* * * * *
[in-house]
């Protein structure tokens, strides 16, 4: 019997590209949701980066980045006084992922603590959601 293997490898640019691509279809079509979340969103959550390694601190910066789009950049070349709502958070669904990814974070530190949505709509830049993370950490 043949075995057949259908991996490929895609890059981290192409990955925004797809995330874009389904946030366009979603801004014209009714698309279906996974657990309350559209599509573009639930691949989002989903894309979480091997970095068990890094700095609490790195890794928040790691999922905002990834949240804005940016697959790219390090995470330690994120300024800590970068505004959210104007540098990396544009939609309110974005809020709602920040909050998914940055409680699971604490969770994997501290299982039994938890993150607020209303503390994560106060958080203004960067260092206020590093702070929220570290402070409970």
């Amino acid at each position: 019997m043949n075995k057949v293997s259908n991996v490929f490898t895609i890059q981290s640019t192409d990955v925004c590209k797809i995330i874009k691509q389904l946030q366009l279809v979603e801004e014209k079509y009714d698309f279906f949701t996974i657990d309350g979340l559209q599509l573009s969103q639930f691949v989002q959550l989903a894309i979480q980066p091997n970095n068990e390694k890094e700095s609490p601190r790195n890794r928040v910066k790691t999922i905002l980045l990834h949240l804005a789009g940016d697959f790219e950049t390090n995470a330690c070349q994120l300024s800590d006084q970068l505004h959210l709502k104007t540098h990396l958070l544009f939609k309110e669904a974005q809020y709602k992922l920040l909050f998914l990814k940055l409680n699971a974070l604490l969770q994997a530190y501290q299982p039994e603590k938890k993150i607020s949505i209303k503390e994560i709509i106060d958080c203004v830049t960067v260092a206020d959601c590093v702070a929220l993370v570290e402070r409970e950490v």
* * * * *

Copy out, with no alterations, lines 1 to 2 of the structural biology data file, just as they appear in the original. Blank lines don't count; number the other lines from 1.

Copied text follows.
[in-house]
């Protein structure tokens, strides 16, 4: 019997590209949701980066980045006084992922603590959601 293997490898640019691509279809079509979340969103959550390694601190910066789009950049070349709502958070669904990814974070530190949505709509830049993370950490 043949075995057949259908991996490929895609890059981290192409990955925004797809995330874009389904946030366009979603801004014209009714698309279906996974657990309350559209599509573009639930691949989002989903894309979480091997970095068990890094700095609490790195890794928040790691999922905002990834949240804005940016697959790219390090995470330690994120300024800590970068505004959210104007540098990396544009939609309110974005809020709602920040909050998914940055409680699971604490969770994997501290299982039994938890993150607020209303503390994560106060958080203004960067260092206020590093702070929220570290402070409970």